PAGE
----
From an intellectual property law perspective, the protection of AI-based inventions and the implementation of new institutional frameworks like the unitary patent create legal challenges that our research is examining. In addition, our intellectual property research explores the impact of the evolving EU copyright law framework on platform governance with a particular focus on the preservation of the freedom of expression and the freedom to conduct a business in the (digital) public sphere. This includes an examination of the changing scope of the ‘communication to the public’ right and the increased pressure exerted on platforms to engage in preventive content moderation through the deployment of algorithmic systems. Using an interdisciplinary methodology (law, political science, sociology) and a comparative analysis of developments taking place across the globe, it aims to develop strategies for fostering online platforms as key infrastructures for promoting political and economic democracy.  

A central theme of inquiry that is present across the range of topics explored in this research area is how commercial practices and policy concerns increasingly blur the boundaries between different legal regimes. Due to the rising interconnections between legal domains, regulatory institutions and enforcement mechanisms start to overlap. This can lead to useful complementarities across different levels and types of regulation but may also give rise to frictions when enforcers clash in their interpretations or do not succeed in aligning their interventions. The overlap in institutions and enforcement mechanisms takes different forms. One is the interaction between different levels of governance, ranging from the global or international level to the EU level and the national level. Another one involves questions about how to strengthen synergies and minimize tensions between the activities of different regulators – for instance regarding the interaction between the regimes of competition, data protection and consumer law in digital markets.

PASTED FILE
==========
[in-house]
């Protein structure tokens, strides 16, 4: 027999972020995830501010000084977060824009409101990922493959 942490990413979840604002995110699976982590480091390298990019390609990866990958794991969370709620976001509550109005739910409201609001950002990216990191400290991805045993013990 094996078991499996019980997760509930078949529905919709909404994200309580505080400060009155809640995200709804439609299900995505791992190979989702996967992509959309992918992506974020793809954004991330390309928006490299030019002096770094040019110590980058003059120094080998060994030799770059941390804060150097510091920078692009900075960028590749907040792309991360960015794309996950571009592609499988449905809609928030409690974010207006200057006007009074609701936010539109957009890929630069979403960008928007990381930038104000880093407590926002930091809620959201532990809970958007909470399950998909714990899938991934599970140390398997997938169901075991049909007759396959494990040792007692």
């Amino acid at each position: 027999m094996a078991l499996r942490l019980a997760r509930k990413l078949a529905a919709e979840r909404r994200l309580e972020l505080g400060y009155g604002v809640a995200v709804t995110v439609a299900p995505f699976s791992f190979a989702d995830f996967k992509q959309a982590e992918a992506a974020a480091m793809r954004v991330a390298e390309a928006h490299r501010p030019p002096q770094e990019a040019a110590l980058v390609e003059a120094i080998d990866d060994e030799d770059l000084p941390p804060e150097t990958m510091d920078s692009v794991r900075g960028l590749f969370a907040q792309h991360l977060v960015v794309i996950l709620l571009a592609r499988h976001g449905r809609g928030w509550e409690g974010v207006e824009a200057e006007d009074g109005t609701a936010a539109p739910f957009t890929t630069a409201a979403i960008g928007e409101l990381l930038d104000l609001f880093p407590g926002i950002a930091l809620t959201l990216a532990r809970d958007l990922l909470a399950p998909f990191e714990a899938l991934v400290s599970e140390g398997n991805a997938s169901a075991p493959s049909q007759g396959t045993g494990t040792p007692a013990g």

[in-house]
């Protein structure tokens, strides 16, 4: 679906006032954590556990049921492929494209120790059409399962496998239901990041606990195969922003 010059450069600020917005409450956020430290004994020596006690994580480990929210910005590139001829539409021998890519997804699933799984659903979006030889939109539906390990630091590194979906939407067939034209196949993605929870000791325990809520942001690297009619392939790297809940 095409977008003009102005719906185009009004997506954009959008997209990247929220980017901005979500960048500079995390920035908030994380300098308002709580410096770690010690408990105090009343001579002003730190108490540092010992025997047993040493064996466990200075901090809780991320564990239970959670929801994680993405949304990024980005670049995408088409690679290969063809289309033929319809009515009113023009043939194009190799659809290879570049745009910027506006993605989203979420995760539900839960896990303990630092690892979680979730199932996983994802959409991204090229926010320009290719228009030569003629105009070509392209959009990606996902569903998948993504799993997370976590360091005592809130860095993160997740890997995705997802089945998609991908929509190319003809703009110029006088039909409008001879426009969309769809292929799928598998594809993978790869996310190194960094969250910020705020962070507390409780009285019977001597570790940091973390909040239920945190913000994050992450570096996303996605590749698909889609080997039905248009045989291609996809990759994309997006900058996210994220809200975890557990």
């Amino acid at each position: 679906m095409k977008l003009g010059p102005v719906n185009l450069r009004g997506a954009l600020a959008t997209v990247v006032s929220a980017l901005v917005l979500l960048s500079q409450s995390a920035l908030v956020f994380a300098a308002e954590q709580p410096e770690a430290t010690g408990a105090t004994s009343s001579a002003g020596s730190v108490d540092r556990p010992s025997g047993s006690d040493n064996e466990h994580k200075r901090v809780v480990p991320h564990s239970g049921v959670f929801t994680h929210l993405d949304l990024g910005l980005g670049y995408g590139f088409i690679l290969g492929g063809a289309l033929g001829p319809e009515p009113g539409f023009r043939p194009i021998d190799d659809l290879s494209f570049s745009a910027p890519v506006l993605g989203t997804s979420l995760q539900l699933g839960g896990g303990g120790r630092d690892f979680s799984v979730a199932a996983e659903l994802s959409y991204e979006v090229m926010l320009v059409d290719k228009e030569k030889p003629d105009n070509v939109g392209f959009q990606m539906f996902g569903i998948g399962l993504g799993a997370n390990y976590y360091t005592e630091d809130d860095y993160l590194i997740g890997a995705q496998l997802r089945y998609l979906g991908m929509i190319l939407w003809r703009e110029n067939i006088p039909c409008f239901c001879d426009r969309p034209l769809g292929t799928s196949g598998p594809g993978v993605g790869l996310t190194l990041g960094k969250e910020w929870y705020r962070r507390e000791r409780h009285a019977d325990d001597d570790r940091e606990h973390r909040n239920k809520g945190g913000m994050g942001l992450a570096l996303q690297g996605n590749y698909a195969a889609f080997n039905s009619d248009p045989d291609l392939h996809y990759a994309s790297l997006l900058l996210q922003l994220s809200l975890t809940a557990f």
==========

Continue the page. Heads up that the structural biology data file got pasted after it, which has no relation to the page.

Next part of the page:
Related projects

Data justice

The data revolution has led most people to become more visible, in new ways, to both government and private-sector actors. The ‘data revolution’ has been hailed as a transformative tool for human and economic development. Yet this unprecedented expansion of the power to digitally monitor, sort, and intervene is not well connected to the idea of social justice, nor is there a clear concept of how broader access to the benefits of data technologies can be achieved without amplifying misrepresentation, discrimination, and power asymmetries.  

Our research on data justice seeks a new framework to integrate data privacy, non-discrimination, and autonomy with regard to the use of data technologies, into the same framework as positive freedoms such as representation and access to data. The work at TILT on data justice researches the the lived experience of data technologies in high- and low-income countries worldwide, seeking to understand people’s basic needs regarding these technologies. It seeks the perspectives of civil society organizations, technology companies, and policymakers and relates findings to current governance and rights frameworks to understand whether they match with people’s subjective needs.   

TILT’s focus 

Governing data globally  

Our current model for data governance represents the interests of the largest players in the technology sector and the states in whose economies they are embedded. Data is primarily conceptualised as an asset and citizens as data suppliers. We promote a data governance model that represents a plurality of perspectives and positively contributes to people’s autonomy, participation and accountability.